Gorgeous Rare Navajo Coin Silver Domed Dime Concho Belt Buckle

Gorgeous-Rare-Navajo-Coin-Silver-Domed-Dime-Concho-Belt-Buckle-01-imy Gorgeous Rare Navajo Coin Silver Domed Dime Concho Belt Buckle
Gorgeous Rare Navajo Coin Silver Domed Dime Concho Belt Buckle
Gorgeous Rare Navajo Coin Silver Domed Dime Concho Belt Buckle
Gorgeous Rare Navajo Coin Silver Domed Dime Concho Belt Buckle
Gorgeous Rare Navajo Coin Silver Domed Dime Concho Belt Buckle

Gorgeous Rare Navajo Coin Silver Domed Dime Concho Belt Buckle
This is an incomparable vintage Navajo buckle! It features a 1943 dime coin dome silver concho with intricate hand carved and hand stamped designs, and will fit a belt with a width of 1¾ So Sensational! No marks but tested as Sterling silver, the back has copper on the back please see photos The buckle measures around 2″¾ x2″¾Sturdy 43.5grams. Silverwork is a relatively recent form of Indian art work since silver mines did not exist in the American Southwest. The Navajo Indians were the first to adopt the craft, but this wasn’t until the mid 1800s when silver became more readily available. The primary sources of silver in Navajo jewelry were often coins or flatware which were obtained through trade. Smiths would melt down silver to cast into an ingot, or block. The ingot was then hammered into a flat sheet and worked into a finished design. It was smoothed down with stones and then polished with sand or ashes. Navajo silversmiths also made use of stone molds with pre-carved designs, an extremely time-consuming process. During the early 1900s, the expansion of the Santa Fe Railroad into the American Southwest created a huge demand for inexpensive Indian-made curios. The need for financial security prompted many Indian artisans to go to work in commercial jewelry factories to mass-produce souvenirs for tourists. Non-traditional motifs and elaborate decoration were adopted in order to make Indian jewelry more appealing to the masses. As discerning collectors, the Pabsts sought out these types of Indian art. With the onset of the Great Depression followed by World War II, the demand for Indian jewelry waned, creating an economic crisis for the Navajo people. In 1934, the U. Congress passed the Indian Reorganization Act which gave tribes the right to govern themselves in an attempt to restore tribal identity and traditional ways of life. The following year, the Indian Arts and Crafts Board was created to assist Native American silversmiths by helping them establish new markets for their goods. Vocational schools were founded specifically to teach the silversmith trade, and these artisans enjoyed a growing patronage by collectors and museums. In decades since, Native American artisans have become more professionalized and individualistic in their approaches to jewelry design. Some contemporary Southwest jewelry is fashioned from steel or titanium. Other designers favor more traditional techniques and materials. The appeal of Native American jewelry – both antique and modern – has withstood the test of time.
Gorgeous Rare Navajo Coin Silver Domed Dime Concho Belt Buckle

Rare VINTAGE Hiawatha Native American Bronze 34 tall Beautiful Detailed Sale

Rare-VINTAGE-Hiawatha-Native-American-Bronze-34-tall-Beautiful-Detailed-Sale-01-cftp Rare VINTAGE Hiawatha Native American Bronze 34 tall Beautiful Detailed Sale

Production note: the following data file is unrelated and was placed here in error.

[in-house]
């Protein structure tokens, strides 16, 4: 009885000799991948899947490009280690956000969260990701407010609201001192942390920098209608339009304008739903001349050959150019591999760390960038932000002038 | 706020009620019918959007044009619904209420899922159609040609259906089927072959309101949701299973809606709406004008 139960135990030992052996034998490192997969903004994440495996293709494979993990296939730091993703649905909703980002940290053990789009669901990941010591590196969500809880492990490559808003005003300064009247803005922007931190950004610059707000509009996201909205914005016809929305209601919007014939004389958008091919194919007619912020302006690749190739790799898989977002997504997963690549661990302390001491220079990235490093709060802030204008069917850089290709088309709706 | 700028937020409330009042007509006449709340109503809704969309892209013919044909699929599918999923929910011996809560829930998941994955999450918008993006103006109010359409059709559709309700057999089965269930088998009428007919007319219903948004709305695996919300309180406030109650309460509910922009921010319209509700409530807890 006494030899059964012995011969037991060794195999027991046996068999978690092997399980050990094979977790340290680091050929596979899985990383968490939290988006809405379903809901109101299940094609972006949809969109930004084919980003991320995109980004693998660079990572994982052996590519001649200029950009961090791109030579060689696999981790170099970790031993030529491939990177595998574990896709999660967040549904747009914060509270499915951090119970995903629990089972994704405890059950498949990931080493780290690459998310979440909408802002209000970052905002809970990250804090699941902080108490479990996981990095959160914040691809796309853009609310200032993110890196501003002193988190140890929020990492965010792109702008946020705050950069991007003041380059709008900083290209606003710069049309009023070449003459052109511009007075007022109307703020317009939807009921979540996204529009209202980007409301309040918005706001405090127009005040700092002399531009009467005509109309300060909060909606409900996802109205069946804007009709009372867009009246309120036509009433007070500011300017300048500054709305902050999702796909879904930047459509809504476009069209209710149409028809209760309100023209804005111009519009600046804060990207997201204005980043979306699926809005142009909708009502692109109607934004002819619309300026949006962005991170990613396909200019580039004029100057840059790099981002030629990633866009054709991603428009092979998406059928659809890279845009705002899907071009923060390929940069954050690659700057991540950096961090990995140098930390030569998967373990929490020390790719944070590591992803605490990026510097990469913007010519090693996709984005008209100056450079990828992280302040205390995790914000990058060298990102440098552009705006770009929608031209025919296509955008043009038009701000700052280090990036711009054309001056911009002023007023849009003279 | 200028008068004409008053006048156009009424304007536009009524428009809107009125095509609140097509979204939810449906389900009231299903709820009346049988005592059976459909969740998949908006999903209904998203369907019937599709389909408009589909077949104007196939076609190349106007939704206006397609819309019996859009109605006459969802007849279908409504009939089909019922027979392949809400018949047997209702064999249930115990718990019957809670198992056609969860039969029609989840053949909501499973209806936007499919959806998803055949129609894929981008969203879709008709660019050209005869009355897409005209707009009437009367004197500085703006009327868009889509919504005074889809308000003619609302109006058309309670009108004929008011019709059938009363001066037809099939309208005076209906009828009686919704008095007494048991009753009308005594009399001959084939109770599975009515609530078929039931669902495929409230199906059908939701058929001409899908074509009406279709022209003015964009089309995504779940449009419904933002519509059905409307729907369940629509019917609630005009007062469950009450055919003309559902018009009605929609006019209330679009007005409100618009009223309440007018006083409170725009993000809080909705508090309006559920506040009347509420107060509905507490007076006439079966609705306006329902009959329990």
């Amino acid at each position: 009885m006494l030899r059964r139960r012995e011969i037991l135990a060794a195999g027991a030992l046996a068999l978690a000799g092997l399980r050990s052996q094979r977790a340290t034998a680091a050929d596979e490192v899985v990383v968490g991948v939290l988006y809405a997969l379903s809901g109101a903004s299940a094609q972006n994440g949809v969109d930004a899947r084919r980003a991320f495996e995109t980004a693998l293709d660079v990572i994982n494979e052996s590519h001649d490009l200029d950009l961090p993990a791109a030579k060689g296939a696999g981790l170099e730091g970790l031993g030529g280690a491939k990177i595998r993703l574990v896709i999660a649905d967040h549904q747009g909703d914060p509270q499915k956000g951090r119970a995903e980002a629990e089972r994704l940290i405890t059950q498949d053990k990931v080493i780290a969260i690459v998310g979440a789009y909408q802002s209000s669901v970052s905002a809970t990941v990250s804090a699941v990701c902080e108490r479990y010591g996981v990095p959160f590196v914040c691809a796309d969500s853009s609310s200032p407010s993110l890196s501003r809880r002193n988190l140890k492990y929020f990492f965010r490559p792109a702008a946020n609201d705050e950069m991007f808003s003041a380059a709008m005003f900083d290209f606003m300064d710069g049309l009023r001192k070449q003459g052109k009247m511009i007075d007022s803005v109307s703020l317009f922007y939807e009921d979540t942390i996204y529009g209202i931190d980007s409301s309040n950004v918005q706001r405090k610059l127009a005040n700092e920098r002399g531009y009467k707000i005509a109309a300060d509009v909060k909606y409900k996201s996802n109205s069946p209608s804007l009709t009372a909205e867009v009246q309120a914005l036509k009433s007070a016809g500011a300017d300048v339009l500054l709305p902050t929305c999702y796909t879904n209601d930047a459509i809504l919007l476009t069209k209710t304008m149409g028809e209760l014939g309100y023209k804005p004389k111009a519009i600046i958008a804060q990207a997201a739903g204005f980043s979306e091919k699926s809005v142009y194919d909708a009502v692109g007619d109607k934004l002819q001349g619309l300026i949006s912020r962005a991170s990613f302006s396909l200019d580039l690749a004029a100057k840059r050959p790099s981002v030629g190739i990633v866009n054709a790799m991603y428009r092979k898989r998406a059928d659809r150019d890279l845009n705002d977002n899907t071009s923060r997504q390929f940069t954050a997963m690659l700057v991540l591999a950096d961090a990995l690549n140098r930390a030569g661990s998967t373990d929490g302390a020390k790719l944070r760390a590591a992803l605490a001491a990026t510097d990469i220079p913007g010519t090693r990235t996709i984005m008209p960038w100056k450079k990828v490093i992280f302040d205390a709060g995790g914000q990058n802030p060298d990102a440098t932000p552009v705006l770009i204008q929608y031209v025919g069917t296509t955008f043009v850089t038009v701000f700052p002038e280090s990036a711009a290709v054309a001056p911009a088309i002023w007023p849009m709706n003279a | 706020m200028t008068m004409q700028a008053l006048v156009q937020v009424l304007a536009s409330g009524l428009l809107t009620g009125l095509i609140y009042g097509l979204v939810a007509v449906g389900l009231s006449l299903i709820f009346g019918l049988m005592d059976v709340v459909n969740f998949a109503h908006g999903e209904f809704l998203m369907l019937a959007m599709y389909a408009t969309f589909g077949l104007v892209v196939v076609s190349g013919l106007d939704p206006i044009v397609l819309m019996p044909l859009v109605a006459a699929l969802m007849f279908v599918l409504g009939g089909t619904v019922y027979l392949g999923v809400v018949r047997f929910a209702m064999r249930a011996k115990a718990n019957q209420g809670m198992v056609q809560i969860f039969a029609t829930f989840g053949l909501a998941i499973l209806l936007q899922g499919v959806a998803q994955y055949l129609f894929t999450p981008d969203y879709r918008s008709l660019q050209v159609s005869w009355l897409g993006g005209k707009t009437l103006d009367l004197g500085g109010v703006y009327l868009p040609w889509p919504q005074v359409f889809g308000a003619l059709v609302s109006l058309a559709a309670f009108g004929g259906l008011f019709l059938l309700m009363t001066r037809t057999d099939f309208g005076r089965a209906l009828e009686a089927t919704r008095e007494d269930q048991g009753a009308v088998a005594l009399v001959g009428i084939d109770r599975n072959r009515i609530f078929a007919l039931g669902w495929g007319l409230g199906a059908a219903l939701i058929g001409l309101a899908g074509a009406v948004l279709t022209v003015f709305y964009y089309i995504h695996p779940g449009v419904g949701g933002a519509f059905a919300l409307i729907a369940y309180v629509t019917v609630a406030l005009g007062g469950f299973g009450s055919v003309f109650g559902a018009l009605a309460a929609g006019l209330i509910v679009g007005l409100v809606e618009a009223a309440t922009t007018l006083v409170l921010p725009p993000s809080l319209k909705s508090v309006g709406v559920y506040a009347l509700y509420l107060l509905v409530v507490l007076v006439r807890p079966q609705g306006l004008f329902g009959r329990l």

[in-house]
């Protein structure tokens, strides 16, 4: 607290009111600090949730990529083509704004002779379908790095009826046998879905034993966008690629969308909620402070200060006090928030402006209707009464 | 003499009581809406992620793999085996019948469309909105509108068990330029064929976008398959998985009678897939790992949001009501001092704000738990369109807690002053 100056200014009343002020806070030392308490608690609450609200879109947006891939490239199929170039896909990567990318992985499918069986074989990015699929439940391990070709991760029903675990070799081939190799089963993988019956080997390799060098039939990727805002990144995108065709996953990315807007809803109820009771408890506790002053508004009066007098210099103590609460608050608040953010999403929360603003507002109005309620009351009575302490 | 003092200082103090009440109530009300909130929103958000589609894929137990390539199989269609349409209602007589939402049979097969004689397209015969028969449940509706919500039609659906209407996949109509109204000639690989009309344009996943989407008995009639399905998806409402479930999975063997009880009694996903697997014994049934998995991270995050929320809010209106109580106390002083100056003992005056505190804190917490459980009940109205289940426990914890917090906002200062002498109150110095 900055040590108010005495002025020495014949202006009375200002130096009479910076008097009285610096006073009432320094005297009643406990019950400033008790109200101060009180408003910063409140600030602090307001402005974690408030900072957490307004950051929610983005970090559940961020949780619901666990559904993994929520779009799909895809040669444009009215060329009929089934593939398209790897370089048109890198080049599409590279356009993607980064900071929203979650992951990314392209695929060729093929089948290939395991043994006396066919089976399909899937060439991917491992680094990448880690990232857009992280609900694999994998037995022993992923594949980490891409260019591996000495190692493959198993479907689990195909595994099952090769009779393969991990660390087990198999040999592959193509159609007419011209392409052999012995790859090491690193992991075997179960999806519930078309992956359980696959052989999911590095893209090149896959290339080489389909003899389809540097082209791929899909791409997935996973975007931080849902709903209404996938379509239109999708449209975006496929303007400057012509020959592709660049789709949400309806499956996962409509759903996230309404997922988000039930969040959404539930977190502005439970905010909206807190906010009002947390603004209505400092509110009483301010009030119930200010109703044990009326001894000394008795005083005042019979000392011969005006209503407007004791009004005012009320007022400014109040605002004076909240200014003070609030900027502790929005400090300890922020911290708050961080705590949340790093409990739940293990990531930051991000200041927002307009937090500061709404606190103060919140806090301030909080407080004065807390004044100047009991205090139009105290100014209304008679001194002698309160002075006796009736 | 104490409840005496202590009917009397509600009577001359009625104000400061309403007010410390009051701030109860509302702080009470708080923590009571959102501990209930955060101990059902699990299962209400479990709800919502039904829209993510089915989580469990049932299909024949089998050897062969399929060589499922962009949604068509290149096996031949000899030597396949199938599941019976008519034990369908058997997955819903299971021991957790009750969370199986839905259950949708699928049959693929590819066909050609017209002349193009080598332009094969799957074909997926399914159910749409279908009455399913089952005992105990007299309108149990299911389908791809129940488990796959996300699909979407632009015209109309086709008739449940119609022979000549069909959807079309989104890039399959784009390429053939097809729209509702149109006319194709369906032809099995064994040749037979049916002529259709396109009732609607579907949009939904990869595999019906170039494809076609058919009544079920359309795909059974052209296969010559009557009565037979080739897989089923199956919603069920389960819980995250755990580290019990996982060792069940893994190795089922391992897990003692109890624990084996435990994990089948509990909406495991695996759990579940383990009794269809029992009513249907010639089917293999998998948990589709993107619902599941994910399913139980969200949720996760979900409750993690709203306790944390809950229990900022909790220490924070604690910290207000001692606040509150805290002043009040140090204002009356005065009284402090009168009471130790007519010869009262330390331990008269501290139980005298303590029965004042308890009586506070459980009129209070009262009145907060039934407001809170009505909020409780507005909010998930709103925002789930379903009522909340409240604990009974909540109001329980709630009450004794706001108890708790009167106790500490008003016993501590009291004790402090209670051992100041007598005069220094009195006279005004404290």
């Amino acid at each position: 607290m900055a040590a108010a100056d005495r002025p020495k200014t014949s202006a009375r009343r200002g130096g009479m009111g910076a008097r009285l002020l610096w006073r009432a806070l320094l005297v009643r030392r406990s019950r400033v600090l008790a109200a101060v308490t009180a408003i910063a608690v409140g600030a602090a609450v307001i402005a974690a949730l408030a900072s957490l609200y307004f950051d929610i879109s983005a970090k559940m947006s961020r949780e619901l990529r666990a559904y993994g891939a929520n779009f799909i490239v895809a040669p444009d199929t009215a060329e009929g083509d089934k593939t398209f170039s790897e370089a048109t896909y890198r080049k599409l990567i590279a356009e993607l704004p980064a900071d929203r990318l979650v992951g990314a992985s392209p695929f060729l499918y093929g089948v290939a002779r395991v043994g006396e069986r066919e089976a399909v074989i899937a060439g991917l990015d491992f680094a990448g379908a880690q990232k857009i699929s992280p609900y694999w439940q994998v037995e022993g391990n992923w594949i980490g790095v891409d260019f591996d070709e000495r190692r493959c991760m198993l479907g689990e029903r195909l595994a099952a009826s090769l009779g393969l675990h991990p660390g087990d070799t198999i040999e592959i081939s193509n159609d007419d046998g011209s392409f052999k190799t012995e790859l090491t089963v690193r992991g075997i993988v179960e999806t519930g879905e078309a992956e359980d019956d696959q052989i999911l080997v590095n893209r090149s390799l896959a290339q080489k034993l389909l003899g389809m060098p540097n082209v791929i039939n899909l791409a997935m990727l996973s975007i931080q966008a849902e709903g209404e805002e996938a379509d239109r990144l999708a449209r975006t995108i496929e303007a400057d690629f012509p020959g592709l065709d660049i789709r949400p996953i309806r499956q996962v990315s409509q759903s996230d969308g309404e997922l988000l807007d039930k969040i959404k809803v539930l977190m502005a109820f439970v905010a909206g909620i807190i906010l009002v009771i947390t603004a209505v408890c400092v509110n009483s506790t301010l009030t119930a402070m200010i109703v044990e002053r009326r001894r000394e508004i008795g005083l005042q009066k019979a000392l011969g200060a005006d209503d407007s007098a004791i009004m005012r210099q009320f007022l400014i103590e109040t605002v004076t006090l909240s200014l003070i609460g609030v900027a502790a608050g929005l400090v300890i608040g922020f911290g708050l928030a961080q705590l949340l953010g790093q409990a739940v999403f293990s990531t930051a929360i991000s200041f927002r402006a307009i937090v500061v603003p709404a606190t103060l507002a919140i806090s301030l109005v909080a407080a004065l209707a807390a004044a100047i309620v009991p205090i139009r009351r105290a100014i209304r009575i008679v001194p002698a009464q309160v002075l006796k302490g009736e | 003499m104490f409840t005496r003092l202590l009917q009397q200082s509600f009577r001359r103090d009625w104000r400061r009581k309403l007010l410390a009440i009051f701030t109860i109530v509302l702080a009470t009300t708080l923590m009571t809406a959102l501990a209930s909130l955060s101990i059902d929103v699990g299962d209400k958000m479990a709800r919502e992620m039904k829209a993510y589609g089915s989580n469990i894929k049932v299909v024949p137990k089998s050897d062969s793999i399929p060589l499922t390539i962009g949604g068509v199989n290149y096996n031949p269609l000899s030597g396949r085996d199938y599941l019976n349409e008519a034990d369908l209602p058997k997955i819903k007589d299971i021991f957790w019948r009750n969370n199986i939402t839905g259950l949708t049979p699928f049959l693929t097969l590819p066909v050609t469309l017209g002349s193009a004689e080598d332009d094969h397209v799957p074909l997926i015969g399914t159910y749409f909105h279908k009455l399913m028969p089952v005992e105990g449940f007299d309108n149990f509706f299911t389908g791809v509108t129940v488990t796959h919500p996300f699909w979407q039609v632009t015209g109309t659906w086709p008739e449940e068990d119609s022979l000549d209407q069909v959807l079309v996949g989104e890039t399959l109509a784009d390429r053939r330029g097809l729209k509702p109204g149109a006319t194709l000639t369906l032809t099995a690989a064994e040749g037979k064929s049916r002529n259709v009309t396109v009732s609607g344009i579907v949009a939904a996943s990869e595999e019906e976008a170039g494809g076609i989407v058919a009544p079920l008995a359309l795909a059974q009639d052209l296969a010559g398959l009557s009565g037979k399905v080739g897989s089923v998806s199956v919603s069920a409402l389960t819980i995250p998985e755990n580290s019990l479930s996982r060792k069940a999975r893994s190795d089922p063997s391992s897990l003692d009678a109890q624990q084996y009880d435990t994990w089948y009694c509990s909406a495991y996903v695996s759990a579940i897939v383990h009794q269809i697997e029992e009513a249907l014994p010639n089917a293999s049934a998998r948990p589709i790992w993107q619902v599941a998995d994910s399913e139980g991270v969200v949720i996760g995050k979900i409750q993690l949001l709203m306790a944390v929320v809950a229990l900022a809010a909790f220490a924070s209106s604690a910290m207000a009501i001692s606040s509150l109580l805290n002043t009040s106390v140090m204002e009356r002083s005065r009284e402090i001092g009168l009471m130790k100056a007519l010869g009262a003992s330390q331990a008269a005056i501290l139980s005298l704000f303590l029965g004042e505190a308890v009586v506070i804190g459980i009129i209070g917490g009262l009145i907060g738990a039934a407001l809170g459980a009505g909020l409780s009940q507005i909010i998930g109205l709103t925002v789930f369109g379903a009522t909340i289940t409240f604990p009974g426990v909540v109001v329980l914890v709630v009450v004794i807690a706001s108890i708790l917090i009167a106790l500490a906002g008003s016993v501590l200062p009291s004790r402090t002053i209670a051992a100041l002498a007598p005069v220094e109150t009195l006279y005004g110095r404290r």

Rare VINTAGE Hiawatha Native American Bronze 34 tall Beautiful Detailed Sale
Rare VINTAGE Hiawatha Native American Bronze 34 tall Beautiful Detailed Sale
Rare VINTAGE Hiawatha Native American Bronze 34 tall Beautiful Detailed Sale
Rare VINTAGE Hiawatha Native American Bronze 34 tall Beautiful Detailed Sale
Rare VINTAGE Hiawatha Native American Bronze 34 tall Beautiful Detailed Sale
Rare VINTAGE Hiawatha Native American Bronze 34 tall Beautiful Detailed Sale
Rare VINTAGE Hiawatha Native American Bronze 34 tall Beautiful Detailed Sale
Rare VINTAGE Hiawatha Native American Bronze 34 tall Beautiful Detailed Sale
Rare VINTAGE Hiawatha Native American Bronze 34 tall Beautiful Detailed Sale

Rare VINTAGE Hiawatha Native American Bronze 34 tall Beautiful Detailed Sale
This sculpture is in perfect condition. Bronze Dimensions with Marble Base: Height 34″ X Width 15″ Marble Dimensions: Diameter 9″ Height without base:33″ Weight:29 LBS Inventory:34-180191534. Step into the rich history of Native American culture with this captivating bronze sculpture depicting Hiawatha, a revered leader and founder of the Iroquois Confederacy. Hiawatha played a pivotal role in unifying various Iroquoian tribes under the visionary guidance of The Great Peacemaker, creating a powerful and enduring alliance. This sculpture beautifully captures Hiawatha’s presence and charisma as he engages in deep discussion, draped in a cloak with a lone feather adorning his long, silky black hair. Skillfully crafted using the Lost Wax Method, this 100% bronze sculpture showcases intricate details that bring the historical figure to life. Hiawatha’s attire, from trousers to bare shoulders, reflects quality and attention to cultural nuances. The two-toned brown patina finish adds depth and warmth, enhancing the lifelike qualities of the sculpture. Mounted on a marble base, this artwork is not only a testament to Native American heritage but also a thoughtful gift for history enthusiasts. Evoke the spirit of diplomacy, negotiation, and cultural unity with this masterpiece, featuring the unmistakable signature of the renowned artist C. Whether displayed in a home, office, or as a gift, this sculpture serves as a timeless tribute to Hiawatha’s legacy and the enduring impact of the Iroquois Confederacy.
Rare VINTAGE Hiawatha Native American Bronze 34 tall Beautiful Detailed Sale